In September, after filing to run for governor with the Joint Boards of Elections, Hansen told a Source reporter that if she were to lose the race, her plans for the future included attending law school.
A degree document reproduced in Hansen's ad in The Avis states that Saint Regis University awarded her a master's degree in public administration on June 5, 2001. She reportedly was awarded a bachelor's degree in political science on the same day.
However, Hansen's degrees, if authentic, may not be for long, as a Saint Regis waiver on its Web site states that documents issued by the school "may not be published in any form whatsoever" and may not be used "to insult or defraud any government."
"'The Corporation' [Saint Regis] reserves the right to terminate any services, nullify or void any documents provided to you or transactions with you at any time or for any reason, with or without notice," the site advisory says.
The waiver language also states that residents of Dominica and of the British Virgin Islands are not eligible to obtain degrees from Saint Regis; no explanation is given as to why. While the Web site is unclear as to whether Saint Regis actually offers courses, Hansen said in her ad that the Daily News article could deter others from seeking higher education through distance learning.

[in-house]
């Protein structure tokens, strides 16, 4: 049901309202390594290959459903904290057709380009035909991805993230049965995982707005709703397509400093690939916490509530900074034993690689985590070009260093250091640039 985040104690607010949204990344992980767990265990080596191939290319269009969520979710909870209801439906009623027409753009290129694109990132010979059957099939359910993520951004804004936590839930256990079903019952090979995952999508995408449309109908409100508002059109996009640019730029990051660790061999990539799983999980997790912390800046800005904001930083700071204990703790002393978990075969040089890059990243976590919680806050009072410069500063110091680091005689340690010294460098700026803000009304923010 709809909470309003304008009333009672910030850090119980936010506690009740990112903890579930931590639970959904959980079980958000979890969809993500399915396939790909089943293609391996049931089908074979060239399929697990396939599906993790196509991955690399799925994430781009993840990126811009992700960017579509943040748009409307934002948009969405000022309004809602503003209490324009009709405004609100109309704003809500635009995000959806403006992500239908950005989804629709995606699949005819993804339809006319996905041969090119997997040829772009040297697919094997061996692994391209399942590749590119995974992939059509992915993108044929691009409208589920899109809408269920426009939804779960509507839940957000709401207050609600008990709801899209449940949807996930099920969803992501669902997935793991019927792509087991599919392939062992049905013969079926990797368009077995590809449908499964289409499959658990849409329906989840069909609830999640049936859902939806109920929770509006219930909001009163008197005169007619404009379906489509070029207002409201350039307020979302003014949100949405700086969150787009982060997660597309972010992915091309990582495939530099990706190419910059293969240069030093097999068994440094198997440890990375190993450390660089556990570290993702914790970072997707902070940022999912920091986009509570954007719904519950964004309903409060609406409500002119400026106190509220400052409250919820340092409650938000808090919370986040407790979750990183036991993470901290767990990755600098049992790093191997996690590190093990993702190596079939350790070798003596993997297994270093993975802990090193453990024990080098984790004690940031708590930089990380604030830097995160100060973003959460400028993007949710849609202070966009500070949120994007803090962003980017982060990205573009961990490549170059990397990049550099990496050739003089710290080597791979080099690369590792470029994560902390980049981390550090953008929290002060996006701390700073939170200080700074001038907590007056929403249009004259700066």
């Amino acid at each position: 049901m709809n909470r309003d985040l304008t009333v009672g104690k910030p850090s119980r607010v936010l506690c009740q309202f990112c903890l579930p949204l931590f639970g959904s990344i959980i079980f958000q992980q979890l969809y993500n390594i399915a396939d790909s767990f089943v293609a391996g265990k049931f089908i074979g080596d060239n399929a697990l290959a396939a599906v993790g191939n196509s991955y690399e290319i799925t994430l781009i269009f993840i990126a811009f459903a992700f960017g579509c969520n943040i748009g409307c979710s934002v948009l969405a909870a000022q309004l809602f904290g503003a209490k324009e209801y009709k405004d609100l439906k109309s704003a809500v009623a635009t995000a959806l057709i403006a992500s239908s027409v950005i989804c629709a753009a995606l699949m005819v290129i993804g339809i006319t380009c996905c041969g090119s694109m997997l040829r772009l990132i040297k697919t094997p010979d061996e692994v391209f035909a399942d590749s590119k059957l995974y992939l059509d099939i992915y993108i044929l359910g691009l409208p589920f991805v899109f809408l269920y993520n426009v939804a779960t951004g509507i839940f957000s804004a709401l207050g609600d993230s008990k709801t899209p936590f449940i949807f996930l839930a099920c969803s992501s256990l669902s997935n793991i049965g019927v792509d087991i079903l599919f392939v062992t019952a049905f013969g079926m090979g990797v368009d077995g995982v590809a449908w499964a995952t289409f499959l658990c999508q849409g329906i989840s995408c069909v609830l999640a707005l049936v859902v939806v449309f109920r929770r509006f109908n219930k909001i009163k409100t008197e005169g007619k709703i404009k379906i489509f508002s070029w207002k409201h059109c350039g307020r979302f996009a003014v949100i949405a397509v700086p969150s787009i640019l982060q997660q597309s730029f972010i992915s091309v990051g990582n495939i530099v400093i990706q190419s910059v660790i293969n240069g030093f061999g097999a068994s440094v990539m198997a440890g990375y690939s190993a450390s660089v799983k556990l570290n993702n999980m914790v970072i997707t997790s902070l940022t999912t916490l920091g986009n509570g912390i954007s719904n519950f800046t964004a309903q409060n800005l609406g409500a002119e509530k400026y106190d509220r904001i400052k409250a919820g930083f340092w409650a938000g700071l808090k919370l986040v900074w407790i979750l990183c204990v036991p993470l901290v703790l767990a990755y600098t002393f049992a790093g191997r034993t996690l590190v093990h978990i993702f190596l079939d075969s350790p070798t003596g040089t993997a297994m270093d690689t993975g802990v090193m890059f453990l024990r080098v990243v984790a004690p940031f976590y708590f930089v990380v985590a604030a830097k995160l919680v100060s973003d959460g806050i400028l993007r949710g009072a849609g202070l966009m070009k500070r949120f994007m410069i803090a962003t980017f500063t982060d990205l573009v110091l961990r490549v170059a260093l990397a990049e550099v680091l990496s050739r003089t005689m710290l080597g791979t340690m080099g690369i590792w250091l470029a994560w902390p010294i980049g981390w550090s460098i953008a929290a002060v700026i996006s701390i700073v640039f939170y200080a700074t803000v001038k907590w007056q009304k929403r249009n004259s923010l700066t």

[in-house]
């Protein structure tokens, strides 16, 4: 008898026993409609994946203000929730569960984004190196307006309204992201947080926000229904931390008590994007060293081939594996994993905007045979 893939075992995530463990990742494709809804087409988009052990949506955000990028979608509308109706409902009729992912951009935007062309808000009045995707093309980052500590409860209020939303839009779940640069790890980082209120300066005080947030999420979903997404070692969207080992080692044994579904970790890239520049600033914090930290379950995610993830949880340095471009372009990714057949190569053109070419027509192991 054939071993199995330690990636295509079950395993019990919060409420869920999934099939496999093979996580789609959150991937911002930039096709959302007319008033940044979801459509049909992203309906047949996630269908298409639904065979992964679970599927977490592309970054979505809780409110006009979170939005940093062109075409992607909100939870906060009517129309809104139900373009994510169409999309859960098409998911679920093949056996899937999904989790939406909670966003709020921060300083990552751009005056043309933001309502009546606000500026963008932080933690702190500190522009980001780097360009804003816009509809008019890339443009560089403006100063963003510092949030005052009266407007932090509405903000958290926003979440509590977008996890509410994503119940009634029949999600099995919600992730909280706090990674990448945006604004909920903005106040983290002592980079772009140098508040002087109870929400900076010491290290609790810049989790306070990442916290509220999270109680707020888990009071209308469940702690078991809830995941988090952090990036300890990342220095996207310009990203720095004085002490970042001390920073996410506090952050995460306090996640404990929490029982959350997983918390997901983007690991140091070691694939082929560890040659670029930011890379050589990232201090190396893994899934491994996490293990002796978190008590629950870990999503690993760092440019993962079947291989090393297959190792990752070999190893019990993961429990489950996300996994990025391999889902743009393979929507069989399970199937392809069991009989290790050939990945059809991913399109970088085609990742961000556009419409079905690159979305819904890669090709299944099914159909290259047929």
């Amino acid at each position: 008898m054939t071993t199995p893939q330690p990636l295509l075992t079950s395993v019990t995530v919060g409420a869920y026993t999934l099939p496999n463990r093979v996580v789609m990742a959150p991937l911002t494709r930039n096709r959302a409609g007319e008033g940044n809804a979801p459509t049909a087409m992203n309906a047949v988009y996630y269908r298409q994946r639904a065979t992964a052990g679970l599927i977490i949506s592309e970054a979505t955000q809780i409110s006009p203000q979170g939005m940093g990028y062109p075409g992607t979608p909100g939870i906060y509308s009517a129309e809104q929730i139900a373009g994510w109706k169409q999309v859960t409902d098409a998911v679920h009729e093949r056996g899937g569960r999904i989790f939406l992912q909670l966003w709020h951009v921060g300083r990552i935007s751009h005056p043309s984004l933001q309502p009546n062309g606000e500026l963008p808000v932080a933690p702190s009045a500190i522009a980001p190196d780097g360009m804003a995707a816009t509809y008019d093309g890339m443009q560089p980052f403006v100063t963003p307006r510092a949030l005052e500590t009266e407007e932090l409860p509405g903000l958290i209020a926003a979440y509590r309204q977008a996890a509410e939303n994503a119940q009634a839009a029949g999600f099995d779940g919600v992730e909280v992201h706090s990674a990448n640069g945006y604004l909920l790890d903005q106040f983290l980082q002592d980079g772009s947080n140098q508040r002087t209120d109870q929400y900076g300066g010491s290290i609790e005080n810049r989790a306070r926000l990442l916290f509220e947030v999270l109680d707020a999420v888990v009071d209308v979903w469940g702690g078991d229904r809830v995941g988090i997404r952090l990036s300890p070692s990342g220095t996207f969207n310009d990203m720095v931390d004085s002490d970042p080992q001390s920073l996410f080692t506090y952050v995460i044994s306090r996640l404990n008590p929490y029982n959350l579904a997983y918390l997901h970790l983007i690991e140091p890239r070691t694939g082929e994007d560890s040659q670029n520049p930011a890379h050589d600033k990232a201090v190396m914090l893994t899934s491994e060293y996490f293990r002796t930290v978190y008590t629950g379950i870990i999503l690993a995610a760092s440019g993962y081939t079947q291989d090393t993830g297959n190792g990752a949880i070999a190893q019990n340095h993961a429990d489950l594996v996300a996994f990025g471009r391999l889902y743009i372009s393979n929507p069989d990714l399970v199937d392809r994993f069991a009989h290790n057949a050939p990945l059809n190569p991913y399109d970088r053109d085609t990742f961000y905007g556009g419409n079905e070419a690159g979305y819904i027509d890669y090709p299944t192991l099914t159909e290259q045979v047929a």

"Perhaps the most loathsome thing in an otherwise loathsome article is that it may stymie the push, both here and on the mainland, for those who for some reason cannot sit in a classroom or attend a university to obtain a higher degree by use of the Internet . . .," Hansen said.
She charged that it was by design that Thursday's "foul, misleading and loathsome" article appeared in the Daily News the same day that polls — she didn't state which polls or provide any details — showed her and her running mate, Eddie Donoghue, leading the eight-way gubernatorial race.